• Not just Bug, Debug: They don’t just find bugs, they also try to find the root cause which in turn helps developers and the overall delivery.

Domain Tester

Each industry is different when it comes to their way of business, hence the required skill set also varies not only from the technical perspective but also from the business perspective. In simple terms – Domain is basically a grouping based on the type of business rather than technology/platform. Almost all IT companies organize their projects in different verticals based on different domains. Some of the common domains are Banking, Retail, Insurance, Healthcare, E-commerce, Telecom, etc. After certain years of work experience, people tend to move to managerial aspects where you are required to have expert domain knowledge to bring in new business.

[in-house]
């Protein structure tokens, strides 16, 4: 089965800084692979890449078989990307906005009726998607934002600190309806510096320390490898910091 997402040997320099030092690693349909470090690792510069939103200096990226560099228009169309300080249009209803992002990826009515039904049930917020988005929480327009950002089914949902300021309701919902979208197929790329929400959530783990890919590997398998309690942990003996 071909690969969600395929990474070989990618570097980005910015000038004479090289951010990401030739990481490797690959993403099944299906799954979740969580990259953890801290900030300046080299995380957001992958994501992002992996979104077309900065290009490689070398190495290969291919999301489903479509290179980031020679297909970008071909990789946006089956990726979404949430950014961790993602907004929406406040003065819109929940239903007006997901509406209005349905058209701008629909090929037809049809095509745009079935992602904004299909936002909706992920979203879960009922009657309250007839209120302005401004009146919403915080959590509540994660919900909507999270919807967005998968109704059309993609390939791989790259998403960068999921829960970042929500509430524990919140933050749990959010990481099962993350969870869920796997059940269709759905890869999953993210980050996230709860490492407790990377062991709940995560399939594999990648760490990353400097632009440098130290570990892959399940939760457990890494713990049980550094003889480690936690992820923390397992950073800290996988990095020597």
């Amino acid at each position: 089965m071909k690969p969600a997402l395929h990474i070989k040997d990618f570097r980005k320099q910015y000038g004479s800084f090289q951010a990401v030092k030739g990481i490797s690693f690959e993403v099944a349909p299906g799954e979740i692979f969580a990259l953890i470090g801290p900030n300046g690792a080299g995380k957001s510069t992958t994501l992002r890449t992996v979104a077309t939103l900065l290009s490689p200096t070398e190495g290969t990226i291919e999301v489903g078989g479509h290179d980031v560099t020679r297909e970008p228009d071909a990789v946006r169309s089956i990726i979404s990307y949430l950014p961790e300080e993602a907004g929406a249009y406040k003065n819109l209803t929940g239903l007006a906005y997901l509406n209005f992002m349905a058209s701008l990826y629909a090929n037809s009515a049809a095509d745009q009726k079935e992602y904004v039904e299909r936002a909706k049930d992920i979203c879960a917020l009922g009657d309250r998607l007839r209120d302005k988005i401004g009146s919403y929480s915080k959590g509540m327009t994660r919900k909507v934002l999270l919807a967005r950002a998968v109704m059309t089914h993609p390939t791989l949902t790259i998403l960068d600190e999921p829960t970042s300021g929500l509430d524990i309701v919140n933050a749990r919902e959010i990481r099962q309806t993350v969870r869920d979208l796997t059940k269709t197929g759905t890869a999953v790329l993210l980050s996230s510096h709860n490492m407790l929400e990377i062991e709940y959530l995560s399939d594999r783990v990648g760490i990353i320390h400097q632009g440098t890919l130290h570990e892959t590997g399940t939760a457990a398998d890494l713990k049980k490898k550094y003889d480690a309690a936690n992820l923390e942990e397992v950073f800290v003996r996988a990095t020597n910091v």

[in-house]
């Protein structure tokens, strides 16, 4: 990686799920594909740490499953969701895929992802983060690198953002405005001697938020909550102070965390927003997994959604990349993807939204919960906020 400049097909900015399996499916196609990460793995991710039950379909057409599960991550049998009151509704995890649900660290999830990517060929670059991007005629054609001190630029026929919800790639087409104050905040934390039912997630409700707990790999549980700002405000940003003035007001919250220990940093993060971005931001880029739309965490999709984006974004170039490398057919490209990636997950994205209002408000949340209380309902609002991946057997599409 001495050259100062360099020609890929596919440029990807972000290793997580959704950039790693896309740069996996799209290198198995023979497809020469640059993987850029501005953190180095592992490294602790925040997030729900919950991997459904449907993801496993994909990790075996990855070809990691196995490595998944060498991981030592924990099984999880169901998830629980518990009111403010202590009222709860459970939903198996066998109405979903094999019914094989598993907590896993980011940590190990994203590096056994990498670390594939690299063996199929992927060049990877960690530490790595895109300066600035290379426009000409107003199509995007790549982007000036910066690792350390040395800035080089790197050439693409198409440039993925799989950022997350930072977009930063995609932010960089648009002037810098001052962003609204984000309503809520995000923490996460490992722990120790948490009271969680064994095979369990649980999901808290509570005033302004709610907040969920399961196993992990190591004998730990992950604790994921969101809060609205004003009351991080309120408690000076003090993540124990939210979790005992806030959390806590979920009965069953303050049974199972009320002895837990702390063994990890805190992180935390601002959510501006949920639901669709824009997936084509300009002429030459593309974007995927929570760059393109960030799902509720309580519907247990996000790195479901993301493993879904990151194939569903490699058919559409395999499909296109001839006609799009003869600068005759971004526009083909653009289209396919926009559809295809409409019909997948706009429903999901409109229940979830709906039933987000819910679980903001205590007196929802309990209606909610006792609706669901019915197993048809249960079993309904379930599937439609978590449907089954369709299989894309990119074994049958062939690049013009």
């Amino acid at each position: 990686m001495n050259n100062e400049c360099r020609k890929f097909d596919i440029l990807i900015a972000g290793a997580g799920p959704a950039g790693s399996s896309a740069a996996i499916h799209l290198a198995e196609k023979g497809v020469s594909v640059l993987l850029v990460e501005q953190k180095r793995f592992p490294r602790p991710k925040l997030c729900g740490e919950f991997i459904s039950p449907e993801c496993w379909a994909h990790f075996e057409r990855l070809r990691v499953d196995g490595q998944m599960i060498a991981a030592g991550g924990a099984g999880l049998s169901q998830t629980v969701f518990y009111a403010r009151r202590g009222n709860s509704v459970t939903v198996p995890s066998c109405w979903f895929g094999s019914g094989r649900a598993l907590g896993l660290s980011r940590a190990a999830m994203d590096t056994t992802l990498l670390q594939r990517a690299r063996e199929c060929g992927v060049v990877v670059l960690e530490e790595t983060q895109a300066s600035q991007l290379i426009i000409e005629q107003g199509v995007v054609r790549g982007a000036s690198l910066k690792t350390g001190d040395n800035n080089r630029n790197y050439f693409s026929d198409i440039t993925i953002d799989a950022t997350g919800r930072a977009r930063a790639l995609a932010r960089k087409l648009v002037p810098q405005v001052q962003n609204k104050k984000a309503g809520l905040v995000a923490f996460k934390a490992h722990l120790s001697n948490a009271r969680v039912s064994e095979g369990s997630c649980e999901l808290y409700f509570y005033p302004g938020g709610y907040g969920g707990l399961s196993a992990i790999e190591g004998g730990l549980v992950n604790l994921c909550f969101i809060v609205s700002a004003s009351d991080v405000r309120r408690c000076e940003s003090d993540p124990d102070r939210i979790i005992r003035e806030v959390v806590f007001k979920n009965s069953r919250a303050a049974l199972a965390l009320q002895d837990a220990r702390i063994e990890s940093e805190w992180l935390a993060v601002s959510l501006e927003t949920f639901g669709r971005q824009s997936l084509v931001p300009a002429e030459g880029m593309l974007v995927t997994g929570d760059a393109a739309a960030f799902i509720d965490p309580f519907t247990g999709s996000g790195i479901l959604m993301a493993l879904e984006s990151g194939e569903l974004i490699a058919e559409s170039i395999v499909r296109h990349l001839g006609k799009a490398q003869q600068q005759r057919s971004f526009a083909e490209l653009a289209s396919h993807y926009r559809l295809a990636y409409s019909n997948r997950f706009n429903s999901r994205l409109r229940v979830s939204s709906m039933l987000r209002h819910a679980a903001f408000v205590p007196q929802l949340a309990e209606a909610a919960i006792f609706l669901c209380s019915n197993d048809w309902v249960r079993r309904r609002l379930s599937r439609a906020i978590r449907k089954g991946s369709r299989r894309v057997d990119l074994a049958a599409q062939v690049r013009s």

In simple terms – “Testing is context driven”. It’s good if you already know the ‘context’ to be tested 🙂 anyone can ‘Check’ but not ‘Test’. The difference is same as a novice driver and an experienced one.

  • Suggestive: The job will be done anyway, but a domain expert can be suggestive. He / She can provide feedback, suggest for improvements, and be an active participant in a lot of decision-making meetings.
  • Prioritize: A Domain expert can help prioritize the test areas most relevant to the application.
  • Requirements: Quick understanding of requirements and thorough analysis.
  • Effective: Better simulate the business flows and end-user actions, i.e. effective test scripts.